51 Percent Attack on Blockchain: How Expensive It is and Why It Matters

Thu, 05/31/2018 - 16:04
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Yuri Molchan
Low cost of a Blockchain hack may cause investors to drop certain coins
51 Percent Attack on Blockchain: How Expensive It is and Why It Matters
Cover image via U.Today

51 percent attack happens when a group of hackers gains control over 50 percent of a Blockchain to get a chance to change the network and damage it by switching on double spending and performing forks on the platform's currency.

Recently the 51 percent attacks have happened to Bitcoin Gold and Verge.

Due to these recent events, a question arises: how easy are such attacks to make? Or, to put it more accurately– how expensive are they to perform? Actually, it depends on what cryptocurrencies we are talking about. Some crypto platforms are quite cheap to hack, some– are very expensive.


Price list for potential hackers

If we look at Bitcoin, the “father” of all cryptocurrencies, an hour of 51 percent attack would be pretty costly– around $555,000. To hack Ethereum is slightly cheaper but still requires quite a substantial amount- $360,000. So, these two candidates are the least vulnerable from the purely financial point of view.

Besides, hackers usually try to perform this thing for longer than just an hour, since they want maximum profits. Also, bear in mind the cost of the necessary gear and the electricity bills.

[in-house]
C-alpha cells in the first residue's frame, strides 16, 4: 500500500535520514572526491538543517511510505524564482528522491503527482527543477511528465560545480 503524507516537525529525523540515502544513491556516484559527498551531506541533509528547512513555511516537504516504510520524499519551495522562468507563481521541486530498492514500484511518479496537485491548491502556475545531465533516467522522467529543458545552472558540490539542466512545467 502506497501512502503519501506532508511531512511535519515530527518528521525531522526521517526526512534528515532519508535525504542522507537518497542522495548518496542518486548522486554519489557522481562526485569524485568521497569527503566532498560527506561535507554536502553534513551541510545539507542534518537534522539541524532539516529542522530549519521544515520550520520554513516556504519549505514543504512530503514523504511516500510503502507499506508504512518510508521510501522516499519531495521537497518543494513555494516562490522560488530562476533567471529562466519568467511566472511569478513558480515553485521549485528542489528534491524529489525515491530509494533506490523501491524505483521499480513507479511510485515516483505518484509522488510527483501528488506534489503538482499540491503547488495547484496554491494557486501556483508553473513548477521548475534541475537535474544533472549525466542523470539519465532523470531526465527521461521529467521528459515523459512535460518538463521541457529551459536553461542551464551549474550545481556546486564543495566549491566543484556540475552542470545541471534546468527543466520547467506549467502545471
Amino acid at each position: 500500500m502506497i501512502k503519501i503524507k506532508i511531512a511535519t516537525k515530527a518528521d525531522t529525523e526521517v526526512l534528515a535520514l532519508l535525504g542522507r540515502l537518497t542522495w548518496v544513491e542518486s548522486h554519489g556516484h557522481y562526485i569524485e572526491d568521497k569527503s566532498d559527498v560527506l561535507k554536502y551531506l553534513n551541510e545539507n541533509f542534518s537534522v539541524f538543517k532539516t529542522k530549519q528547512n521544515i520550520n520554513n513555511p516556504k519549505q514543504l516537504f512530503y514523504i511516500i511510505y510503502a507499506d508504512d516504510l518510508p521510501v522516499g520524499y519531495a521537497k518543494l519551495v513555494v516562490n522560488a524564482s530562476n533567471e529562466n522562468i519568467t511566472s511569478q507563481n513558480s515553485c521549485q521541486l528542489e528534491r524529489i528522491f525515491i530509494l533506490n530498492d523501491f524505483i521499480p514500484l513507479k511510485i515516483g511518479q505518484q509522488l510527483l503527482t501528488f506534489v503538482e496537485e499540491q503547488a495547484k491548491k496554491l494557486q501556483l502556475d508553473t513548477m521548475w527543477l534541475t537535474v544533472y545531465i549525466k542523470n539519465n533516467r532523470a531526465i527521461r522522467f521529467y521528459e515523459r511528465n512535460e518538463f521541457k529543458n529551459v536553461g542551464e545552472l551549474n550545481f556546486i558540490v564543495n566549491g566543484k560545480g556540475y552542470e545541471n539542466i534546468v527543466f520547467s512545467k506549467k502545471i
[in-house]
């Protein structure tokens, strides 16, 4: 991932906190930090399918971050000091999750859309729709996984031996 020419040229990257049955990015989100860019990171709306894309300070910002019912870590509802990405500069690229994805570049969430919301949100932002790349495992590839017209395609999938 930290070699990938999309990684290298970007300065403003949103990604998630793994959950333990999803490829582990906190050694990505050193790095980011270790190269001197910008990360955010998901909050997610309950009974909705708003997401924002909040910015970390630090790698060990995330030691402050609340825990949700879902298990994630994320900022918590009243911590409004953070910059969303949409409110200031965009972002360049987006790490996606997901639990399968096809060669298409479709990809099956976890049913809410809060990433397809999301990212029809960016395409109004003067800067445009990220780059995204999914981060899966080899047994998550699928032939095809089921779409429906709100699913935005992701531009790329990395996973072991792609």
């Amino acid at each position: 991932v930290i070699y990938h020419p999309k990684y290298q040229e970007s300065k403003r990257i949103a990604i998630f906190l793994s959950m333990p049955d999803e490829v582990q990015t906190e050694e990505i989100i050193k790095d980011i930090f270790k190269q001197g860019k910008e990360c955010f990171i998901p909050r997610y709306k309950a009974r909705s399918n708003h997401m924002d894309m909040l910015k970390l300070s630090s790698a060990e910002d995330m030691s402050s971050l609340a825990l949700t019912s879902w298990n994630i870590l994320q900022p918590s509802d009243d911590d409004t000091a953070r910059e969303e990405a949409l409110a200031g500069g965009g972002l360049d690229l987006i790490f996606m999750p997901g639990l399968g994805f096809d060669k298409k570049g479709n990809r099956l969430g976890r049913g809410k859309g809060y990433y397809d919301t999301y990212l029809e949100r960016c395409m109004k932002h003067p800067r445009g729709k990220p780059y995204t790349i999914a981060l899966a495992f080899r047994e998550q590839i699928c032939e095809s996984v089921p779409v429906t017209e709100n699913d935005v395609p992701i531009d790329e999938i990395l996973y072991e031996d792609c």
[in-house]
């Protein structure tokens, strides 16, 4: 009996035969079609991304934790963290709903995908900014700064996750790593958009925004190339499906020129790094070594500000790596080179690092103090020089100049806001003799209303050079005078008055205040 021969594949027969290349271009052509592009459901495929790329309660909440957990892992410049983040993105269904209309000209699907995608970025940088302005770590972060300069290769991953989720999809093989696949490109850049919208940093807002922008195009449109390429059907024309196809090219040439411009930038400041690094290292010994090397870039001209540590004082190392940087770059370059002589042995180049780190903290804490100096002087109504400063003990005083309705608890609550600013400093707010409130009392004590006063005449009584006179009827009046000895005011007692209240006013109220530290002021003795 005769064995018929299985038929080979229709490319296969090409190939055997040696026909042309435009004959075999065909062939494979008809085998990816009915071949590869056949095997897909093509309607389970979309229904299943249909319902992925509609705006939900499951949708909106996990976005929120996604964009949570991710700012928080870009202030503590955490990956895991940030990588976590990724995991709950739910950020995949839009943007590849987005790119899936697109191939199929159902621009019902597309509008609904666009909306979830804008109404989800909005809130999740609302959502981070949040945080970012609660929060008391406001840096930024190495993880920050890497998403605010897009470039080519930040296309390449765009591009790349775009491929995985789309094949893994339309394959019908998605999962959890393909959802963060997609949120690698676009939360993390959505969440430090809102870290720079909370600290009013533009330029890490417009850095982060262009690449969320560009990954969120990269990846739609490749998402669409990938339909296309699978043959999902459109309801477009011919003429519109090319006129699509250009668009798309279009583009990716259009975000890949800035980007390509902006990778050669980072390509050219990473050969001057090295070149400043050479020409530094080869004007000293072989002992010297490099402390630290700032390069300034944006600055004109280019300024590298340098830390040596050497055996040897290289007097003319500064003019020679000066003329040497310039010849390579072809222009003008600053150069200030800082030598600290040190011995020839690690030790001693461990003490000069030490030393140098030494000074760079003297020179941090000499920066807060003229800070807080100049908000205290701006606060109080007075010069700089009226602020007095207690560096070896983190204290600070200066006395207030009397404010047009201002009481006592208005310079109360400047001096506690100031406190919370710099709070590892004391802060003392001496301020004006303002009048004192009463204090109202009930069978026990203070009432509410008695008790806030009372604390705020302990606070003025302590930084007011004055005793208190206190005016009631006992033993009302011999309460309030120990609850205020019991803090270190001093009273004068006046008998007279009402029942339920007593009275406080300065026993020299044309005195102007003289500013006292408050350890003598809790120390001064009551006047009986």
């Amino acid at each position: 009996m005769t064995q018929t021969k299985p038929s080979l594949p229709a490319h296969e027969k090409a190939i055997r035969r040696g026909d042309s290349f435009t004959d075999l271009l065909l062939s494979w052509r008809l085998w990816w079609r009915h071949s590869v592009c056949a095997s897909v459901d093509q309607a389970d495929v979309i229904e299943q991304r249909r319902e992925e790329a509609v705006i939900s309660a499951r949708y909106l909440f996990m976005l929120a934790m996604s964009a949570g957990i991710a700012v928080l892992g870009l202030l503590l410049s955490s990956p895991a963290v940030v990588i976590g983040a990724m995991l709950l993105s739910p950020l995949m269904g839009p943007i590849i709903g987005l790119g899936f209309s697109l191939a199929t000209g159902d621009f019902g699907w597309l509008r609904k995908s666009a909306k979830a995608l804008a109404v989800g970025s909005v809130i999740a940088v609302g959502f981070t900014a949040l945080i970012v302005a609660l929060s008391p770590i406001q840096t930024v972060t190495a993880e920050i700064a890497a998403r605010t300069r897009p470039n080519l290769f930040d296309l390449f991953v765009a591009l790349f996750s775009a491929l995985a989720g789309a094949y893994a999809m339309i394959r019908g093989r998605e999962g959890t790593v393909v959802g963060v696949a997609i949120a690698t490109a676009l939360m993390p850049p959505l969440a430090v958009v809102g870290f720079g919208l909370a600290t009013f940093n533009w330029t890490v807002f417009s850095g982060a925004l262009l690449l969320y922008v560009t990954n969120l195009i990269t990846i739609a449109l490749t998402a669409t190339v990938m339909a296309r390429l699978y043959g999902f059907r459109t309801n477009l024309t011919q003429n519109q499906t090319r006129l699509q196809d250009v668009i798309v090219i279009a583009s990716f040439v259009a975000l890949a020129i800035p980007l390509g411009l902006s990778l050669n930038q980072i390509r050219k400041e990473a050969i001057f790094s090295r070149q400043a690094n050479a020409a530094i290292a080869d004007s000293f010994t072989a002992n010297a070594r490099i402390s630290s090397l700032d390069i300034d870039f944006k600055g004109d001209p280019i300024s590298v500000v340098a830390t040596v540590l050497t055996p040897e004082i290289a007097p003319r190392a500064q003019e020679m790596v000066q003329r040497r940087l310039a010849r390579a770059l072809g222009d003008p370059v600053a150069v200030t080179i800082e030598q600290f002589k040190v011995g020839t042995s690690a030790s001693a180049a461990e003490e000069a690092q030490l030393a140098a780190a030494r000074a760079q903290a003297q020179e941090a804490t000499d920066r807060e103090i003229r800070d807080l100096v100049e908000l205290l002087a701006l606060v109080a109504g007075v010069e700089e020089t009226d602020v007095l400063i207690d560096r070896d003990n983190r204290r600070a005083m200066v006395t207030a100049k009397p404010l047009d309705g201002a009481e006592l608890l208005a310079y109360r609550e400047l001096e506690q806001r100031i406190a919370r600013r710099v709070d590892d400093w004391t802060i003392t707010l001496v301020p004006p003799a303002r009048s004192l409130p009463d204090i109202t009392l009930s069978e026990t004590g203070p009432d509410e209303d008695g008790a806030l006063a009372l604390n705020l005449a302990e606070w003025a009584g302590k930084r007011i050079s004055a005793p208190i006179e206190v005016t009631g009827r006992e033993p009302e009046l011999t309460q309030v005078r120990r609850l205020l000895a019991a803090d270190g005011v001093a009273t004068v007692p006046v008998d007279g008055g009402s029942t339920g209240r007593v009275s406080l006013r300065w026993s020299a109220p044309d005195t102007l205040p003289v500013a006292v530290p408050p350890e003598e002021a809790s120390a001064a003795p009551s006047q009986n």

Nevertheless, some coins are pretty cheap to get control of. E.g., hacking Bytecoin would only cost you around $557 an hour. Bitcoin Private can be hacked for $778 an hour and such virtual coin as Einsteinium would give away control over its Blockchain for just $77 hourly rate.


Light at the end of the tunnel

As you can see, the cheaper the coin, the lower it costs to hack it. Besides, this is mainly true about Proof-of-Work coins. The Proof-of-Stake algorithm provides better security and makes the conduct of a 51 percent attack three times more expensive.

So all investors should think carefully– if they store their savings in a crypto that costs less than $1 mln per day to attack, maybe it is better to invest in something more reliable and safe.

The data for hash rates were taken from Mine the Coin, coin prices are from CoinMarketCap, and rental pricing from NiceHash. The resulting table can be found here.

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About the author

Yuri is a crypto journalist interested in technology and technical innovations. He has been in crypto since 2017. Believes that blockchain and cryptocurrencies have a potential to transform the world in the future in many of its aspects. ‘Hodls’ major cryptocurrencies and has written for multiple crypto media outlets. 

His articles have been quoted by such crypto influencers as Tyler Winklevoss, John McAfee, CZ Binance, Max Keiser, etc.

Currently Yuri is a news writer at U.Today and can be contacted at yuri.molchan@u.today.